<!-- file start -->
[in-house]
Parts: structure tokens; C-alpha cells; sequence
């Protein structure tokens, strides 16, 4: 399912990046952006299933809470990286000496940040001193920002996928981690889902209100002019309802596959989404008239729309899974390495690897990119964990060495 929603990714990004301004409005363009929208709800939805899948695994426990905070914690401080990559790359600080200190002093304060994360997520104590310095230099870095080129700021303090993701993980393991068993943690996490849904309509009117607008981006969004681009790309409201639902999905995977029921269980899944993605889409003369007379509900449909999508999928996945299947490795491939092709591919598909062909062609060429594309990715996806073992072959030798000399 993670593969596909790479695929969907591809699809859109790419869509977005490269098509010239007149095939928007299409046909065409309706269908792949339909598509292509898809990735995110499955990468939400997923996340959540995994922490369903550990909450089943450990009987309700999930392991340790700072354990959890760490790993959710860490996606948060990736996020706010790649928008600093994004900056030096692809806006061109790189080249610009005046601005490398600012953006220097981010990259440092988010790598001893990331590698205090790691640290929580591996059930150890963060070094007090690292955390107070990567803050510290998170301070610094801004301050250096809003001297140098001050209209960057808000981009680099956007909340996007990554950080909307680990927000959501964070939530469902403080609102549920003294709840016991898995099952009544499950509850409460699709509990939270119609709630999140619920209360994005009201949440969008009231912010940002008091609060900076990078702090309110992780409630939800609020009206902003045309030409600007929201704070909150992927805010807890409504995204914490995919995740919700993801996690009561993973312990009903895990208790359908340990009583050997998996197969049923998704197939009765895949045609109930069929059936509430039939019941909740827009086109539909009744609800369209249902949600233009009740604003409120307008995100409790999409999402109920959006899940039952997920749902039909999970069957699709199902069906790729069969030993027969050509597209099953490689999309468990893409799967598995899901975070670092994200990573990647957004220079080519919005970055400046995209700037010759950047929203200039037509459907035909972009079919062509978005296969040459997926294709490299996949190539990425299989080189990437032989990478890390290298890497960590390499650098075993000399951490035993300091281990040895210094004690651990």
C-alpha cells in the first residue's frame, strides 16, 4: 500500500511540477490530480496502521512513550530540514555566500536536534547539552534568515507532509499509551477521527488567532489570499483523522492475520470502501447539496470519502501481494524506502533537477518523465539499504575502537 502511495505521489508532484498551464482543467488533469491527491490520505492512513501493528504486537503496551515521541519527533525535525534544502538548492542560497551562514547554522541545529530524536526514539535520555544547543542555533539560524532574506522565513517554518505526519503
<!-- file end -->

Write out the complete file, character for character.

[in-house]
Parts: structure tokens; C-alpha cells; sequence
């Protein structure tokens, strides 16, 4: 399912990046952006299933809470990286000496940040001193920002996928981690889902209100002019309802596959989404008239729309899974390495690897990119964990060495 929603990714990004301004409005363009929208709800939805899948695994426990905070914690401080990559790359600080200190002093304060994360997520104590310095230099870095080129700021303090993701993980393991068993943690996490849904309509009117607008981006969004681009790309409201639902999905995977029921269980899944993605889409003369007379509900449909999508999928996945299947490795491939092709591919598909062909062609060429594309990715996806073992072959030798000399 993670593969596909790479695929969907591809699809859109790419869509977005490269098509010239007149095939928007299409046909065409309706269908792949339909598509292509898809990735995110499955990468939400997923996340959540995994922490369903550990909450089943450990009987309700999930392991340790700072354990959890760490790993959710860490996606948060990736996020706010790649928008600093994004900056030096692809806006061109790189080249610009005046601005490398600012953006220097981010990259440092988010790598001893990331590698205090790691640290929580591996059930150890963060070094007090690292955390107070990567803050510290998170301070610094801004301050250096809003001297140098001050209209960057808000981009680099956007909340996007990554950080909307680990927000959501964070939530469902403080609102549920003294709840016991898995099952009544499950509850409460699709509990939270119609709630999140619920209360994005009201949440969008009231912010940002008091609060900076990078702090309110992780409630939800609020009206902003045309030409600007929201704070909150992927805010807890409504995204914490995919995740919700993801996690009561993973312990009903895990208790359908340990009583050997998996197969049923998704197939009765895949045609109930069929059936509430039939019941909740827009086109539909009744609800369209249902949600233009009740604003409120307008995100409790999409999402109920959006899940039952997920749902039909999970069957699709199902069906790729069969030993027969050509597209099953490689999309468990893409799967598995899901975070670092994200990573990647957004220079080519919005970055400046995209700037010759950047929203200039037509459907035909972009079919062509978005296969040459997926294709490299996949190539990425299989080189990437032989990478890390290298890497960590390499650098075993000399951490035993300091281990040895210094004690651990």
C-alpha cells in the first residue's frame, strides 16, 4: 500500500511540477490530480496502521512513550530540514555566500536536534547539552534568515507532509499509551477521527488567532489570499483523522492475520470502501447539496470519502501481494524506502533537477518523465539499504575502537 502511495505521489508532484498551464482543467488533469491527491490520505492512513501493528504486537503496551515521541519527533525535525534544502538548492542560497551562514547554522541545529530524536526514539535520555544547543542555533539560524532574506522565513517554518505526519503